We’ve killed it! Once the fourth largest lake in the world, the Aral Sea between Kazakhstan and Uzbekistan is about 10% of its former size.
The Dead Sea is an amazing place to float, meditate, and to heal your aching body. But some guys hanging out on its shores show it is an awesome place to discover natural phenomena.
A farmer in Al Ain, the very green, flowery emirate bordering Dubai, claims that after three years of impregnating legions of nannies on his farm, his billy goat suddenly sprouted udders. And then produced milk.
The most spectacular Islamic religious architecture and interior design is something few westerners have experienced. Mohammed Reza Domiri changes that, at least a bit, with extraordinary photography. Using an extreme wide-angle lens, the young Iranian unveils a world of color, geometry, and beauty we can only dream of.
The United Arab Emirates has now become a very popular holiday destination, boasting dry, hot weather for much of the year. Although the climate may be appealing to tourists, the United Arab Emirates has much more to offer than sun, sand and sunbathing. 1. Natural Attractions As well as the modern, built up cities, the […]
An exciting tourism project is set to promise a bright economic future for Saudi Arabia.
The Middle East joins the race to space with a new program which will launch a research probe to MARS in the next seven years. His Highness Sheikh Mohammed bin Rashid Al Maktoum (Vice President and Prime Minister of the United Arab Emirates (UAE) and Ruler of Dubai) announced establishment of a UAE Space Agency.
What’s a beach without a shoreline, or a dune perch that overlooks a horizon of…more sand? According to the World Tourism Organization, it’s the newest frontier in eco-tourism – welcome news for the Middle East.
Picture what happens when the world’s only independent, chartered organization dedicated to achieving a sustainable world teams up with one of the oldest environmental engineering companies to underwrite an environmental photo contest. The eye-popping images of this year’s Atkins CIWEM “environmental photographer of the year” shortlist tell it all.
Planking’s passé, horsemaning is history, and while selfies are thriving in Tunisia, a new photo trend has emerged with the winning combination of mashing the beauty of nature and people. “The Topless Tour” invites people everywhere to shed their shirts to “feel the freedom and share their beauty with the world”.
Green Prophet’s Brian travels to Jordan and finds way too much trash out at sea. He asks: What would Iron Eyes Cody do?
Our local photographer takes a look at what happens when trees are cut off from their water source in a “desert experiment” in the United Arab Emirates.
As I enter Arafet Ben Marzou’s new “office” at the top floor of an apartment building facing the lakes in Tunis, I am met with a very familiar feeling: that silicon valley, young brains, start-up feel. Only this time it is “ à la Tunisienne”, and I have to say, I prefer it.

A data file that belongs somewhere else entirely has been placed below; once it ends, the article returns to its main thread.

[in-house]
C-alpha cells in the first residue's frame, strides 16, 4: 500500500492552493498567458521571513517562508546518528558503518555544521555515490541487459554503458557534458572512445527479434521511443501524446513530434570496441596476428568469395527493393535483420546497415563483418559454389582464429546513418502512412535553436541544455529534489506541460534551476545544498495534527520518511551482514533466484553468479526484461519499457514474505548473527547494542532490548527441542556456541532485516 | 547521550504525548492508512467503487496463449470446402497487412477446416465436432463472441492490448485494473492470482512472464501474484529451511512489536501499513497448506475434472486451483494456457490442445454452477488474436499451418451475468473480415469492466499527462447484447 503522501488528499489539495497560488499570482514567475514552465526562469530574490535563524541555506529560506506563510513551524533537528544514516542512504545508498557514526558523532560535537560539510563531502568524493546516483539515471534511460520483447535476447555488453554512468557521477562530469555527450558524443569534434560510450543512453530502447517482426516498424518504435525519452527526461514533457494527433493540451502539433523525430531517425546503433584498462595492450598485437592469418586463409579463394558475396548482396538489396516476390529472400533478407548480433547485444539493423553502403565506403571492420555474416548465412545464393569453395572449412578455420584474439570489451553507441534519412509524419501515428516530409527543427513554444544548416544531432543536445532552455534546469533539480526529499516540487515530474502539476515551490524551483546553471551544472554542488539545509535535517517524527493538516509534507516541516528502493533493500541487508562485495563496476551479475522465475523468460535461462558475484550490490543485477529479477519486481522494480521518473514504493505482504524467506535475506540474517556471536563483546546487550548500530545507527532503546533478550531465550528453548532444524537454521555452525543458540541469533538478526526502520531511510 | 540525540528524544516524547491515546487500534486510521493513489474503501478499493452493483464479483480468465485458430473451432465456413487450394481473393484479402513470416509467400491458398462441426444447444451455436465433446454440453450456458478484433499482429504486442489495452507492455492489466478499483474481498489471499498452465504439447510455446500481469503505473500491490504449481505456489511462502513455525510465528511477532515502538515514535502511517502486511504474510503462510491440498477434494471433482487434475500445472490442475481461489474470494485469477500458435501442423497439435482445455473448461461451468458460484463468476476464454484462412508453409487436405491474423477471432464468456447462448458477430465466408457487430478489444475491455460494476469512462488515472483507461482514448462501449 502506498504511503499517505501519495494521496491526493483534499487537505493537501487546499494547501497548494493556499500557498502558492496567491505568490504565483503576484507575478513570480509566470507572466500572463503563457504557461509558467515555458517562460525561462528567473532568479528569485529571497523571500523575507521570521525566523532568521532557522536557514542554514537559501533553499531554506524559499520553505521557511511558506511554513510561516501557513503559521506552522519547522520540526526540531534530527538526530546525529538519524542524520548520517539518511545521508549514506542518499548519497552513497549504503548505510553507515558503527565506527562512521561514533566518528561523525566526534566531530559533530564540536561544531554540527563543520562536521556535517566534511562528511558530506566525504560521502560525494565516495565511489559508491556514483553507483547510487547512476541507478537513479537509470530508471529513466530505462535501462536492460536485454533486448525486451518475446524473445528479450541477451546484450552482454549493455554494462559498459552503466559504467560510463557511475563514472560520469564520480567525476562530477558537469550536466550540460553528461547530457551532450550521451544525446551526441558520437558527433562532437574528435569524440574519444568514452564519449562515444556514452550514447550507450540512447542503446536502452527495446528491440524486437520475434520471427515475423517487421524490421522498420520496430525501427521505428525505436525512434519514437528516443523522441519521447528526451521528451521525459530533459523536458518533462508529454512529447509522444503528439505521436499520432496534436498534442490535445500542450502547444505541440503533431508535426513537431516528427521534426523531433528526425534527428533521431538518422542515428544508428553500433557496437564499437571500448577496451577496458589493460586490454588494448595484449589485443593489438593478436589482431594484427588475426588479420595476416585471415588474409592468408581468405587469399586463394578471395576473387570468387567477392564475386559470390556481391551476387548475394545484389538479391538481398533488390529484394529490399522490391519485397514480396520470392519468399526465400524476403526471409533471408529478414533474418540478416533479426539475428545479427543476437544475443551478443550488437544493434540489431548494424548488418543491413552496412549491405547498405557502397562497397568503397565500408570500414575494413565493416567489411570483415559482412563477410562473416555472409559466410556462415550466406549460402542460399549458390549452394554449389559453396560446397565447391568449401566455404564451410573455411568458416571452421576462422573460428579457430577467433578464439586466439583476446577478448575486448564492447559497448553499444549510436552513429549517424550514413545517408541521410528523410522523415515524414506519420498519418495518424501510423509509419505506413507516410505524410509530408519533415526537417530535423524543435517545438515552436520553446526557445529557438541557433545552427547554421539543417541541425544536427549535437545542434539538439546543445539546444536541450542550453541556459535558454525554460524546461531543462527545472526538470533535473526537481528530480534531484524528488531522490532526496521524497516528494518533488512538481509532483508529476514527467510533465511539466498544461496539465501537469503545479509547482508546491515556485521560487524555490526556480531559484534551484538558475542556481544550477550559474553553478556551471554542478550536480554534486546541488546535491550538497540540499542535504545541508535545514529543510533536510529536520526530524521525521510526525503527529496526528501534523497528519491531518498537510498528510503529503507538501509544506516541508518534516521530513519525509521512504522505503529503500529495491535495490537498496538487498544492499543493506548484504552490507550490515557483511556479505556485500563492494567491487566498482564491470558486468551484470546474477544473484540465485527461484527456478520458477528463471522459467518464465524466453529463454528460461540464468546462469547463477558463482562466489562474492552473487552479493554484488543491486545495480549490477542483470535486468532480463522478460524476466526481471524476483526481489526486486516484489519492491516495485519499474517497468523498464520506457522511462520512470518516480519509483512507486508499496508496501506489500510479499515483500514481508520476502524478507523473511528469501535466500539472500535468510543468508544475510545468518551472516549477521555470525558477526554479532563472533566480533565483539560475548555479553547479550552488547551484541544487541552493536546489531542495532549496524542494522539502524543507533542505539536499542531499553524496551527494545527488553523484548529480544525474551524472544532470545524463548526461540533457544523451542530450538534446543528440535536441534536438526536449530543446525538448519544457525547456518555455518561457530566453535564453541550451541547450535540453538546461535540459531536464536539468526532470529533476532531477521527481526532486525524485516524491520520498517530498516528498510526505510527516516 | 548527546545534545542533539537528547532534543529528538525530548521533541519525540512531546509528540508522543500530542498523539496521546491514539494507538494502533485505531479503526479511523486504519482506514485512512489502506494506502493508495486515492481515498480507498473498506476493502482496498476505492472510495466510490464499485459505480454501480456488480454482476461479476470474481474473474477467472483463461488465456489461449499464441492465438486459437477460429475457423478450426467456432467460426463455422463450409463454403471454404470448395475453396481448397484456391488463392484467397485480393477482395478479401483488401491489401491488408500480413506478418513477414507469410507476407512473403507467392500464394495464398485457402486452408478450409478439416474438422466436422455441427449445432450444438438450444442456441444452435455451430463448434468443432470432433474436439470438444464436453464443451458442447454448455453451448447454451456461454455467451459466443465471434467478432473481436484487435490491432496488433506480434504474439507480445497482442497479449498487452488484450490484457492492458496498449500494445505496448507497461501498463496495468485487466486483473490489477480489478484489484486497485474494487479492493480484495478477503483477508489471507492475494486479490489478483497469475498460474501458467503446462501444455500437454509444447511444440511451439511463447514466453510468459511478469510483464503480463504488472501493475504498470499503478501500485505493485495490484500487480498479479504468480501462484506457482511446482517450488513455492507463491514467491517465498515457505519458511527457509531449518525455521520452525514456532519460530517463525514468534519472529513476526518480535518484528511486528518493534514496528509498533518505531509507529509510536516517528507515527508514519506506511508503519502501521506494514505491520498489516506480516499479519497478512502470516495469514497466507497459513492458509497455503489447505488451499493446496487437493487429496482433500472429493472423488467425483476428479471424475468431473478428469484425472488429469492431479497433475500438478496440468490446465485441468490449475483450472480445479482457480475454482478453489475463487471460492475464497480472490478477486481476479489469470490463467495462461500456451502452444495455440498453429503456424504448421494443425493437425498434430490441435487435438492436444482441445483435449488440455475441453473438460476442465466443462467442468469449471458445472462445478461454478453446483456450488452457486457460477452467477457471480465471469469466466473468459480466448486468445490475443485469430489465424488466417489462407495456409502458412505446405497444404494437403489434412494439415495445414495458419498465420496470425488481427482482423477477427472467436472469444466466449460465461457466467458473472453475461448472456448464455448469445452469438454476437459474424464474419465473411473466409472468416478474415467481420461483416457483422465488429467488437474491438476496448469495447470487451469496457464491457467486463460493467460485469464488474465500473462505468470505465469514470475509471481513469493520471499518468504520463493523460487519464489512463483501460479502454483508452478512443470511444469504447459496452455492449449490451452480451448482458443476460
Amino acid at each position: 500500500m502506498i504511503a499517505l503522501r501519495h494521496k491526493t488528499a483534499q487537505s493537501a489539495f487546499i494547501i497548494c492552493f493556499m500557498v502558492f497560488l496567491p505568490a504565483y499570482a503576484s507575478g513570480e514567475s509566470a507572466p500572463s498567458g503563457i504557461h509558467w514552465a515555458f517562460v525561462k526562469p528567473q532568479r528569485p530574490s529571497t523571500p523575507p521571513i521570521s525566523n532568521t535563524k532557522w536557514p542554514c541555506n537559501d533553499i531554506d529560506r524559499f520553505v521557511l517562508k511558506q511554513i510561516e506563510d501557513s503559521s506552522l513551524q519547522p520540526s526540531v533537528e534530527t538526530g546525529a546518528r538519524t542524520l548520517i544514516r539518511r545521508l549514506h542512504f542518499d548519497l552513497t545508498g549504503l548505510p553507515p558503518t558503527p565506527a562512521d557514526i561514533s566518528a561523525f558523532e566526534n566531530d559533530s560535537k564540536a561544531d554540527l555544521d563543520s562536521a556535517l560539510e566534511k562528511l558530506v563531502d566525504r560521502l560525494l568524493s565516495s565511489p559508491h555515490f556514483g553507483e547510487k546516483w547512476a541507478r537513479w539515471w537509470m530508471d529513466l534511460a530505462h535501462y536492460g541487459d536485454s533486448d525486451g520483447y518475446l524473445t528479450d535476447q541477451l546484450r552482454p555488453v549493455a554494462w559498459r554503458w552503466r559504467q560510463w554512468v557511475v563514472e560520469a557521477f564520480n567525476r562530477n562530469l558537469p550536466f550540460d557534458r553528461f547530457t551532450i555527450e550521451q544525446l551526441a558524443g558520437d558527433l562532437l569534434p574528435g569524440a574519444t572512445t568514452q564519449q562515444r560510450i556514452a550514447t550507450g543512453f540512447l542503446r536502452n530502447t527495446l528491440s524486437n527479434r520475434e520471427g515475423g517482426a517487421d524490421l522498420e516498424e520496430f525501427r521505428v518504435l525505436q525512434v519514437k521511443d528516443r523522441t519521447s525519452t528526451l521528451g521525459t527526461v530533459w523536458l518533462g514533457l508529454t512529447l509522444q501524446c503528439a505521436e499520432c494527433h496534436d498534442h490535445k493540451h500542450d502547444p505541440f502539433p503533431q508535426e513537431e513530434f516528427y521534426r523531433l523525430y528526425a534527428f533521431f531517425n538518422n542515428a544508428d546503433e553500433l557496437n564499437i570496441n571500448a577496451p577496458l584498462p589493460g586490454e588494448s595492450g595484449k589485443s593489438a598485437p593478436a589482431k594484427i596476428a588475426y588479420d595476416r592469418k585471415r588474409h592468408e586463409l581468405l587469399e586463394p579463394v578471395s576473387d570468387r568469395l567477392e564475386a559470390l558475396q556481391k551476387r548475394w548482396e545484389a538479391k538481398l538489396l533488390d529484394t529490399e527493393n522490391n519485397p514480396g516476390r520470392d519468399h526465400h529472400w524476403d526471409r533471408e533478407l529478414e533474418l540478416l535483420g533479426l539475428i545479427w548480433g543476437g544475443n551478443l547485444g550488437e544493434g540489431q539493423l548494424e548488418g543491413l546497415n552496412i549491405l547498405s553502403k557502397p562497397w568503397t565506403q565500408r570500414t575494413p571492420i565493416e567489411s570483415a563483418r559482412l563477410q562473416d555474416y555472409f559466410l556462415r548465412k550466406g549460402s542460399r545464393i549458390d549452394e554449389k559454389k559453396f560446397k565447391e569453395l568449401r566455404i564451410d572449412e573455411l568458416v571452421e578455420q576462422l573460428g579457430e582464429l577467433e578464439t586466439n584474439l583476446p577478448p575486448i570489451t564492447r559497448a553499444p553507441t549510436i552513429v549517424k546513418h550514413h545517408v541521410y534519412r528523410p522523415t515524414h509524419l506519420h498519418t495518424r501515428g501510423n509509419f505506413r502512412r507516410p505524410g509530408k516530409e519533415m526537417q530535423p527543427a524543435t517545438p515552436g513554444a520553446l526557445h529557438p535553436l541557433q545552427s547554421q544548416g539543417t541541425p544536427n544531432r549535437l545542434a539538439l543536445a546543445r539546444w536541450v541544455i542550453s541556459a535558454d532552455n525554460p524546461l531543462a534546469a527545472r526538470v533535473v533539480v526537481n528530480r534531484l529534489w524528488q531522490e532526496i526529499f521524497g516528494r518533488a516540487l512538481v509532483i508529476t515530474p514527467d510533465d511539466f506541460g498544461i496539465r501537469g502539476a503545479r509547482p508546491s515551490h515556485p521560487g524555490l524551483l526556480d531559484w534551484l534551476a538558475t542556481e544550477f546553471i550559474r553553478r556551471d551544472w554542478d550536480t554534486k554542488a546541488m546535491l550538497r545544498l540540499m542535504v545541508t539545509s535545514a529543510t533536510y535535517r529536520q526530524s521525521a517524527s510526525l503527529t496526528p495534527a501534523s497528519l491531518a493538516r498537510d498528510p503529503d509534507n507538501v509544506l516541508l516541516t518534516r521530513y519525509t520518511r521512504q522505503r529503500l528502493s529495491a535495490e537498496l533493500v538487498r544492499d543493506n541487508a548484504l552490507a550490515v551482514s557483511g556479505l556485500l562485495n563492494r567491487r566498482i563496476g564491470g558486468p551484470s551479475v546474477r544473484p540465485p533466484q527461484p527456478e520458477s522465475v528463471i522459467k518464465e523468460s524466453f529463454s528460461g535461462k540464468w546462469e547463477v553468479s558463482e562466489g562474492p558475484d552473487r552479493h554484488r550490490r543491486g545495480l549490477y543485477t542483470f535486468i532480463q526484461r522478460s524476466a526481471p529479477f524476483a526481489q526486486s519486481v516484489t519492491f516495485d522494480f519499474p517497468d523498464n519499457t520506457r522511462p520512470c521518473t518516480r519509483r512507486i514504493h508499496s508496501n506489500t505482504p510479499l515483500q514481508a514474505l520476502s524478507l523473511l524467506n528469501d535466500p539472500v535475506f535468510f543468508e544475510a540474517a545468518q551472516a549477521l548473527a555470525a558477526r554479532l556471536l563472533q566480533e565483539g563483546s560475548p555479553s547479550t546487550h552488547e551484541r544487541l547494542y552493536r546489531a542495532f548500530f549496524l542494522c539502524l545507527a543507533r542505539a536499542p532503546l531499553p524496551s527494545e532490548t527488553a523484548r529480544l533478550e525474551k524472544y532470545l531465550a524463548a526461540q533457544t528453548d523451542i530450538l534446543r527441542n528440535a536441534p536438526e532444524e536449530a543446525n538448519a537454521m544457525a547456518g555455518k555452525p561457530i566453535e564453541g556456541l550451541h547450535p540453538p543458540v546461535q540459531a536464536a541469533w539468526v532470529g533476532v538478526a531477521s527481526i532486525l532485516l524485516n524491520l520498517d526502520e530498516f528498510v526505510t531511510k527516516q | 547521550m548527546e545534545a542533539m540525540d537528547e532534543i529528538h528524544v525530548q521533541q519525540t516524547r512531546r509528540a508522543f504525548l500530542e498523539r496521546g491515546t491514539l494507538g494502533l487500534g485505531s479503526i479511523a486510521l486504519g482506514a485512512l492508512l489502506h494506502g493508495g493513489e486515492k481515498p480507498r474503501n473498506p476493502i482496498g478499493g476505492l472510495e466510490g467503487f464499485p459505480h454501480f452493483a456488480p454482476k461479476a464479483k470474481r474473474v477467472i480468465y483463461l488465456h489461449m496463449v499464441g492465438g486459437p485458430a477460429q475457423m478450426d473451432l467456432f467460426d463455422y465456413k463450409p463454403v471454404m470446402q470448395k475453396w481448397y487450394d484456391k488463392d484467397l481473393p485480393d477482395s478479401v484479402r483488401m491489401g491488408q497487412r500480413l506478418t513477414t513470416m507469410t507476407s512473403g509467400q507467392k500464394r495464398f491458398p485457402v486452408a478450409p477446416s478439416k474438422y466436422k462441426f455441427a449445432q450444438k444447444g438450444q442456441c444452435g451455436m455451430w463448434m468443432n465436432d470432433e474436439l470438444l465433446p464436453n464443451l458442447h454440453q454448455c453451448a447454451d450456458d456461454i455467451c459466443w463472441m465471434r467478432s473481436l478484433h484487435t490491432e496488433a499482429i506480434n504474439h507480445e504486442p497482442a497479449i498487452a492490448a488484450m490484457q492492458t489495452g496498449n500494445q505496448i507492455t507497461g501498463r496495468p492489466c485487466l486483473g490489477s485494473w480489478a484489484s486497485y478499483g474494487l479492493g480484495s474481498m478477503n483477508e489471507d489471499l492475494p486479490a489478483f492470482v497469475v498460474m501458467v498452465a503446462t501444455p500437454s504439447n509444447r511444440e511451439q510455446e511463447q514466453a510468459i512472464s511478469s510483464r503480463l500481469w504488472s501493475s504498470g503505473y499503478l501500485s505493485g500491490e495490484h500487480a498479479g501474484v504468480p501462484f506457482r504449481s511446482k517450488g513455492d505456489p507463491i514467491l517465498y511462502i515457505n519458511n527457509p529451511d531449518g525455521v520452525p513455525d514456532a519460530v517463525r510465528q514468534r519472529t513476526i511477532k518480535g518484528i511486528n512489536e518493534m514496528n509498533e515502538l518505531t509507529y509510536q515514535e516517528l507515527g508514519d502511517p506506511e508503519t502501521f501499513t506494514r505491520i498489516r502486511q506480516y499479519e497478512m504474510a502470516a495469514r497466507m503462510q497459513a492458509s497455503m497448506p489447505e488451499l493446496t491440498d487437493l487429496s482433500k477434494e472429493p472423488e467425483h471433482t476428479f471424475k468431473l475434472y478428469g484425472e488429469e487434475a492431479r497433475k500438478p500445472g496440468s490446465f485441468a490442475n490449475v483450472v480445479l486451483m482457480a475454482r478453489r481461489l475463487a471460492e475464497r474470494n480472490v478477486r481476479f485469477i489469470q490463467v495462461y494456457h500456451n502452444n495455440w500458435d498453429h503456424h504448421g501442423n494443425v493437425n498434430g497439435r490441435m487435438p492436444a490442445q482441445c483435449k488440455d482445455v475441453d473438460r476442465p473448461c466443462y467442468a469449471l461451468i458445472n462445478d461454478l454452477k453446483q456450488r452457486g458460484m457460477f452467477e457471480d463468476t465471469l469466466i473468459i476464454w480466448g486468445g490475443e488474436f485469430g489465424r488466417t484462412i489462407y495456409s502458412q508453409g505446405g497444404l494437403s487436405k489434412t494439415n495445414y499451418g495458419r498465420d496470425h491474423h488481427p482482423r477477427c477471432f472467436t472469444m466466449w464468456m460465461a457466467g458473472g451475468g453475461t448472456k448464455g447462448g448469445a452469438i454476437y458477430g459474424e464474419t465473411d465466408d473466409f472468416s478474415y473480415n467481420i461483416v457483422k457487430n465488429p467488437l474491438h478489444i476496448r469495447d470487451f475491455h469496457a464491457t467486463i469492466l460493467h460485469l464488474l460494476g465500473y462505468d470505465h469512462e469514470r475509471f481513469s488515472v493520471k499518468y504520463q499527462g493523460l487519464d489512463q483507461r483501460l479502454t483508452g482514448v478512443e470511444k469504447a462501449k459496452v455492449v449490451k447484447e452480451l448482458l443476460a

Actors and actresses are starting to arrive in Abu Dhabi to film a segment of Star Wars 7 in the desert, according to sources close to The National – one of the best regarded newspapers in the United Arab Emirates. How does this fare for the local environment?
Ever seen a spider do back flips? If you have arachnophobia, you might not want to, but for everyone else, the spinning Cebrennus rechenbergi desert spider in Morocco is quite a sight.
Saudi royals seem to be more hazardous to the world bird-life than wind turbines and skyscrapers! A Saudi prince poached thousands of protected birds during a 21-day hunting safari in Pakistan, so claims a new report.
Some people make injured sea turtles human-engineered solutions like this turtle that got new flippers but most sea turtles are just getting caught in fishermen’s nets or choking and dying from plastic without us even noticing. World sea turtle populations are steadily declining, but at some amazing sites in Abu Dhabi we still have hope.
The ‘historical imagery’ function on google earth is particularly helpful in tracking changes to landscapes since about the turn of the millennium when satellite imagery became commonly available.
Whales, the earth’s largest marine mammals, have had more than their share of ecological problems in all parts of the world’s seas and oceans. One of their biggest risks is noise in marine habitats caused by drilling for oil and gas.
A new one-day contest has attracted birding experts from around the world to southern Israel where they compete to record the highest number of species migrating through the Great Rift Valley along the Africa Eurasia Flyway.
Shark finning, in which captured sharks have their fins and tails removed for use in sharks fin soup, has been a prominent issue in many parts of the world, including the Arab Gulf region.
Flash floods are very dangerous; they come quickly, often catch people by surprise, and their force is formidable. This is especially true of Israel’s Wadi Zin, a deceptively dry riverbed most of the time. Visitors to the Dead Sea captured rare footage of a recent flash flood – a once-in-a-lifetime experience.
Springtime in Jordan means sandstorms, not downpours, but a solid week of rain just pummeled Amman – lashing, cold, complete with thunder! Here’s how we locals beat the doldrums caused by Jordan’s Arab Spring – on the cheap!
A new golf course is being built in the shadow of the Egyptian pyramids, the plans for its fairways and greens were recently unveiled by Thomson Perrett & Lobb, an architectural firm specializing in course design.
In 2010 Arafet Ben Marzou, like an increasing number of Tunisians, began to reach his personal limits of frustration when he saw his home country digress towards a political, religious and economic system that was draining Tunisians from their liberty, thoughts and creativity.